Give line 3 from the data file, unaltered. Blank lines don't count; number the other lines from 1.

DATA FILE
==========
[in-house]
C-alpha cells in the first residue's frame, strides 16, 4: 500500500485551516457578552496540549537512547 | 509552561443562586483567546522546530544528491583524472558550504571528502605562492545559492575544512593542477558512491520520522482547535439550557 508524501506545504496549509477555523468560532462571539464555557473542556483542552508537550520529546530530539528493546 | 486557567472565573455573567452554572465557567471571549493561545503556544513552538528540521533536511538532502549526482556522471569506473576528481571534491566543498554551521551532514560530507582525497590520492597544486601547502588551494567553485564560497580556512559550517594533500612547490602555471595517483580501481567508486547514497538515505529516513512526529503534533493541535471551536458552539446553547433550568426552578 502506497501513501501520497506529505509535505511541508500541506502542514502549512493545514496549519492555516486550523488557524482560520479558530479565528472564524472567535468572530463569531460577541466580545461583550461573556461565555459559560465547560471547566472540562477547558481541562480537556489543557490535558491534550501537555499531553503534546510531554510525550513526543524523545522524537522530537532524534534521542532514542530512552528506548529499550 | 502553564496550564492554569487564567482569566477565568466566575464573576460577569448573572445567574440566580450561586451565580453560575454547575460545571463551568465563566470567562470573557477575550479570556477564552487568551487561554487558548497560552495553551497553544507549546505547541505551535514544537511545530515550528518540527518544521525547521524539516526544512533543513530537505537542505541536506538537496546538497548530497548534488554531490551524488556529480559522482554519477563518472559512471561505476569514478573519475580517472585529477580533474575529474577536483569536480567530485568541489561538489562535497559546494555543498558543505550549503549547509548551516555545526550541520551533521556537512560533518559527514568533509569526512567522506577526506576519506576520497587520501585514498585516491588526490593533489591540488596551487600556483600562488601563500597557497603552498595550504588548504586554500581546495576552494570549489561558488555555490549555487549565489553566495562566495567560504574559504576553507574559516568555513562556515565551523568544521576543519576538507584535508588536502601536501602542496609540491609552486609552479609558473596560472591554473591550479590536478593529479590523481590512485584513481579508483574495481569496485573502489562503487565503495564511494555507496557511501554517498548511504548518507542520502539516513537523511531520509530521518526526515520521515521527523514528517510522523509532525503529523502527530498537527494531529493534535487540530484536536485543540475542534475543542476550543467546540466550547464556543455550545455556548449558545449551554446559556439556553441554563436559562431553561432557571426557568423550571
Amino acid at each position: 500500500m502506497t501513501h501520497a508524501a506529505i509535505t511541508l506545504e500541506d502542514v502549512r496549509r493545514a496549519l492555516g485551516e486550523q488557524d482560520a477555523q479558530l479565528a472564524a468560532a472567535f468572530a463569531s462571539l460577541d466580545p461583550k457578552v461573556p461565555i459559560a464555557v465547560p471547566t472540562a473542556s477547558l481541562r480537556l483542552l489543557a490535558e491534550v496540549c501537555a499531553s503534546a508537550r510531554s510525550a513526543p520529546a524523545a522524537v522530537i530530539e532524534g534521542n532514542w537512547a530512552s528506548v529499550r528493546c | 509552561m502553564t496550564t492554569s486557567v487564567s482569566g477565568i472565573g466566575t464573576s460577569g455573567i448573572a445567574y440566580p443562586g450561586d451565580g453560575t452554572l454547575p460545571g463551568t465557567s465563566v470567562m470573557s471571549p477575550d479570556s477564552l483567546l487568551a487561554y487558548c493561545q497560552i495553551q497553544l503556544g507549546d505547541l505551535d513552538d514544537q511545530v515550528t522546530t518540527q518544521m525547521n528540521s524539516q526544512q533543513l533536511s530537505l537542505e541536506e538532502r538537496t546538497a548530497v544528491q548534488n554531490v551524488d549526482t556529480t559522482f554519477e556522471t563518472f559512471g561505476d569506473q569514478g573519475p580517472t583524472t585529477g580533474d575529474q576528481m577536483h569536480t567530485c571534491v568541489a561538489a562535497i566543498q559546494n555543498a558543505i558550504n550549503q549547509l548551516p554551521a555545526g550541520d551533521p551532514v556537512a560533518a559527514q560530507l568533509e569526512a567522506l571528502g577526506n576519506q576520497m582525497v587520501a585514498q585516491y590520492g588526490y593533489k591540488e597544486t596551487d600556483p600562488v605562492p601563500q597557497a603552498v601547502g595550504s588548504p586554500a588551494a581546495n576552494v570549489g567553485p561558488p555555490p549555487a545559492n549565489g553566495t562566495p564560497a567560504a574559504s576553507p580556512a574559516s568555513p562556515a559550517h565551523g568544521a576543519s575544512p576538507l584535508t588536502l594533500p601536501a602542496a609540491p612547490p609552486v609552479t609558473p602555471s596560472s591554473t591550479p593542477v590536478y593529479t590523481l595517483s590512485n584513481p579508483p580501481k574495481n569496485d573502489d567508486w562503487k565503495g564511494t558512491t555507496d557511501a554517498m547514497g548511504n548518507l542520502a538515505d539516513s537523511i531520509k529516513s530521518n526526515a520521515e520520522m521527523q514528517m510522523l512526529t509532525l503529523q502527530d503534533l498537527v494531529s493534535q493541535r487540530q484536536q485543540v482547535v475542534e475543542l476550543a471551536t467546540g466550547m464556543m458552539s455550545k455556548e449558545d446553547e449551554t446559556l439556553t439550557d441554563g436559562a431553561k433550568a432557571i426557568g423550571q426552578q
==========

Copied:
Amino acid at each position: 500500500m502506497t501513501h501520497a508524501a506529505i509535505t511541508l506545504e500541506d502542514v502549512r496549509r493545514a496549519l492555516g485551516e486550523q488557524d482560520a477555523q479558530l479565528a472564524a468560532a472567535f468572530a463569531s462571539l460577541d466580545p461583550k457578552v461573556p461565555i459559560a464555557v465547560p471547566t472540562a473542556s477547558l481541562r480537556l483542552l489543557a490535558e491534550v496540549c501537555a499531553s503534546a508537550r510531554s510525550a513526543p520529546a524523545a522524537v522530537i530530539e532524534g534521542n532514542w537512547a530512552s528506548v529499550r528493546c | 509552561m502553564t496550564t492554569s486557567v487564567s482569566g477565568i472565573g466566575t464573576s460577569g455573567i448573572a445567574y440566580p443562586g450561586d451565580g453560575t452554572l454547575p460545571g463551568t465557567s465563566v470567562m470573557s471571549p477575550d479570556s477564552l483567546l487568551a487561554y487558548c493561545q497560552i495553551q497553544l503556544g507549546d505547541l505551535d513552538d514544537q511545530v515550528t522546530t518540527q518544521m525547521n528540521s524539516q526544512q533543513l533536511s530537505l537542505e541536506e538532502r538537496t546538497a548530497v544528491q548534488n554531490v551524488d549526482t556529480t559522482f554519477e556522471t563518472f559512471g561505476d569506473q569514478g573519475p580517472t583524472t585529477g580533474d575529474q576528481m577536483h569536480t567530485c571534491v568541489a561538489a562535497i566543498q559546494n555543498a558543505i558550504n550549503q549547509l548551516p554551521a555545526g550541520d551533521p551532514v556537512a560533518a559527514q560530507l568533509e569526512a567522506l571528502g577526506n576519506q576520497m582525497v587520501a585514498q585516491y590520492g588526490y593533489k591540488e597544486t596551487d600556483p600562488v605562492p601563500q597557497a603552498v601547502g595550504s588548504p586554500a588551494a581546495n576552494v570549489g567553485p561558488p555555490p549555487a545559492n549565489g553566495t562566495p564560497a567560504a574559504s576553507p580556512a574559516s568555513p562556515a559550517h565551523g568544521a576543519s575544512p576538507l584535508t588536502l594533500p601536501a602542496a609540491p612547490p609552486v609552479t609558473p602555471s596560472s591554473t591550479p593542477v590536478y593529479t590523481l595517483s590512485n584513481p579508483p580501481k574495481n569496485d573502489d567508486w562503487k565503495g564511494t558512491t555507496d557511501a554517498m547514497g548511504n548518507l542520502a538515505d539516513s537523511i531520509k529516513s530521518n526526515a520521515e520520522m521527523q514528517m510522523l512526529t509532525l503529523q502527530d503534533l498537527v494531529s493534535q493541535r487540530q484536536q485543540v482547535v475542534e475543542l476550543a471551536t467546540g466550547m464556543m458552539s455550545k455556548e449558545d446553547e449551554t446559556l439556553t439550557d441554563g436559562a431553561k433550568a432557571i426557568g423550571q426552578q